As I come down the stairs to leave for the airport, my seven-year-old daughter, Bakhtwar, looks up. Casually waving, she says, “Bye, it was nice seeing you. Come back soon.”

“What do you mean?” I say. “I am your mother. I am stuck to you like that arm of yours for life.”

“But Mama, my arm keeps going away,” she complains.

“But it always comes back,” I reply.

“Yes, it does, it does,” says my eight-year-old son, Bilawal, as he gives me a hug.

On the flight, I see my mother-in-law. We say hello. She says the regime is still bothering my father-in-law. He is in Lahore, meeting lawyers in connection with politically motivated allegations made against him.

I write my speech by hand during the two-hour plane journey from Karachi to Islamabad. I rush home and into my study to complete the speech. Once the draft is finished, I call my party leaders to vet the draft. While they are doing that, I binge on pizza and chocolate cake.

It is four in the morning by the time we finish. We leave the speech for typing, translation, and copying, and call it a day.

From the book "The Maternal is Political," edited by Shari MacDonald Strong. Excerpted by arrangement with Seal Press (), a member of the Perseus Books Group.  Copyright © 2008. This essay first appeared on on June 17, 1997.

A note from the editor of "The Maternal is Political":

As the editor of the anthology about motherhood and politics, "The Maternal Is Political: Women Writers at the Intersection of Motherhood and Politics," I’m often asked, “So, how is the maternal political?” I usually pause when confronted with this question — not because I don’t have strong opinions on the subject, but because it still surprises me that this is a question we ask in our society.

How is motherhood political? It seems more reasonable to ask, How is it not? Because, of course, every act of mothering has a political dimension. And every political act impacts every single mother, because every act shapes the world in which our children live.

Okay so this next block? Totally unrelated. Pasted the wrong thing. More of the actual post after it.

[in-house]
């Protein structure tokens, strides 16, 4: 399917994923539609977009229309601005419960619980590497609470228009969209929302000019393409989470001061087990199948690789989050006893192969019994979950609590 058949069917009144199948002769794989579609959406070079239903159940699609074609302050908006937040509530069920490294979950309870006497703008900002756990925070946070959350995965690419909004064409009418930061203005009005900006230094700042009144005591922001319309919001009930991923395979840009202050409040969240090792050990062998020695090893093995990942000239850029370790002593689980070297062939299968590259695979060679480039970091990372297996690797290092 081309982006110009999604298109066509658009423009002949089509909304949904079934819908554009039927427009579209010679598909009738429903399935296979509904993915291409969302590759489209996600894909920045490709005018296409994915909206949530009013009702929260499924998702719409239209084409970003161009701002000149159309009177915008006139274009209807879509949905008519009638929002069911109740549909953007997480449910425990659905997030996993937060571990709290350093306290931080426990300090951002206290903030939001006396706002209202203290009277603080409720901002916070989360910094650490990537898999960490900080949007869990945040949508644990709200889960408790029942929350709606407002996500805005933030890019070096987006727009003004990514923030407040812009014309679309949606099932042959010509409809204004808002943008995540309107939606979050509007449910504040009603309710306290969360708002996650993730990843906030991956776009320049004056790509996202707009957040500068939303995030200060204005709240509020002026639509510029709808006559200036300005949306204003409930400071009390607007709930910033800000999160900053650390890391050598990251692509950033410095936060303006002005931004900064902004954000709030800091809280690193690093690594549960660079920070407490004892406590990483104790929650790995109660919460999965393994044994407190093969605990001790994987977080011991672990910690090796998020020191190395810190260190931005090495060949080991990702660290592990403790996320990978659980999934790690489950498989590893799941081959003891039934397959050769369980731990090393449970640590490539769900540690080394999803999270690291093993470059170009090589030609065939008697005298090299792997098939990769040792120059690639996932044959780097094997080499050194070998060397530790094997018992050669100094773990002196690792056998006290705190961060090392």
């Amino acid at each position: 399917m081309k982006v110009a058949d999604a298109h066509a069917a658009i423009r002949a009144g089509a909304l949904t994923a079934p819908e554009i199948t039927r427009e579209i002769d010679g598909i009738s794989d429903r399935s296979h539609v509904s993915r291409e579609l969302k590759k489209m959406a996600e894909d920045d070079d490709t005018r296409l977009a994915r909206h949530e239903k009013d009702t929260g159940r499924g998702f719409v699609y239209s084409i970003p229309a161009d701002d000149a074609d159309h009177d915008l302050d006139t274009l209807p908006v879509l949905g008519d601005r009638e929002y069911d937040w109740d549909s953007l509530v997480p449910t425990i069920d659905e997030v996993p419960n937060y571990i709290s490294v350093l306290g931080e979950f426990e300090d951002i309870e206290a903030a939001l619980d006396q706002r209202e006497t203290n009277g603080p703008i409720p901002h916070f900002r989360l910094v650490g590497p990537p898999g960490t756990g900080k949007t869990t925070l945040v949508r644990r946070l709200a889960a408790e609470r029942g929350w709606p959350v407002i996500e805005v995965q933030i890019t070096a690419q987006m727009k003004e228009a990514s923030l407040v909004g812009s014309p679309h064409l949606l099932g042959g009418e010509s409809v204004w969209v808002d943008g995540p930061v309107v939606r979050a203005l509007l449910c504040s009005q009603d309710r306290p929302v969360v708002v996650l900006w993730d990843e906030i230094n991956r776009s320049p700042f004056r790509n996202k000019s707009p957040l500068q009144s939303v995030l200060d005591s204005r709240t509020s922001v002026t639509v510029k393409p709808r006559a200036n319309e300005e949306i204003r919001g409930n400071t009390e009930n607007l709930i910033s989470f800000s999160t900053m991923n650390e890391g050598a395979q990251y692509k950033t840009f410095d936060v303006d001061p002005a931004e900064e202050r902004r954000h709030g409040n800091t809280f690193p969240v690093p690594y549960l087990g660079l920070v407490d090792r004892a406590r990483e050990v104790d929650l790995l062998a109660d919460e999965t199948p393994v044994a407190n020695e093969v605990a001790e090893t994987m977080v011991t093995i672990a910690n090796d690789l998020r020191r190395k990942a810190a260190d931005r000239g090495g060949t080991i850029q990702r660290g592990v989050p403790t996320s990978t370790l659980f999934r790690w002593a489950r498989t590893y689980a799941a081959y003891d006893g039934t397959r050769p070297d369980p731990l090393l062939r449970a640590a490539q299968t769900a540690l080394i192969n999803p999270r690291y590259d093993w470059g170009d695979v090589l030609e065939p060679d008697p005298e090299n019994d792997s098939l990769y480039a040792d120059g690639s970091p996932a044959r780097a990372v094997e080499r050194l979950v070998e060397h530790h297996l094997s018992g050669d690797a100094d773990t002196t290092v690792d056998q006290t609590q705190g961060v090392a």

Right now in the U.S., political motherhood is getting a tremendous amount of press because Republican VP candidate Governor Sarah Palin is getting a lot of press. When she got off the plane in St. Louis last week for her debate against Senator Joe Biden, she held her baby son Trig in her arms.

The media is fascinated with her children, with how Palin manages (or doesn’t manage) to “do it all.” Gone are the days when the acknowledgment of mothers in our political landscape was a token nod to “soccer moms” or “security moms.” Today, we have the “hockey mom,” who the GOP would like us mothers to think of as our peer, our voice. Motherhood has arrived on the political stage!

But for me, getting a mom into office, while desirable, was never the point. I had hoped that having a mom on the ticket (I presumed months ago, that this would be Hillary Clinton) would bring mothers’ interests into clear focus in this presidential election. But despite all the recent attention given to a small town mom from Wasilla, this hardly seems the case. The candidates speak in generalities about health care reform and education, but the moms I know are looking for specific, impassioned answers about what McCain/Palin or Obama/Biden will do for our children.

So as we move into the final weeks of the election, I’ll be listening for details, and watching carefully to see what the candidates have to say about the issues at the top of my list: Iraq and Afghanistan, the economy, reproductive rights, health care, and education.

To read more from Shari MacDonald Strong, see the .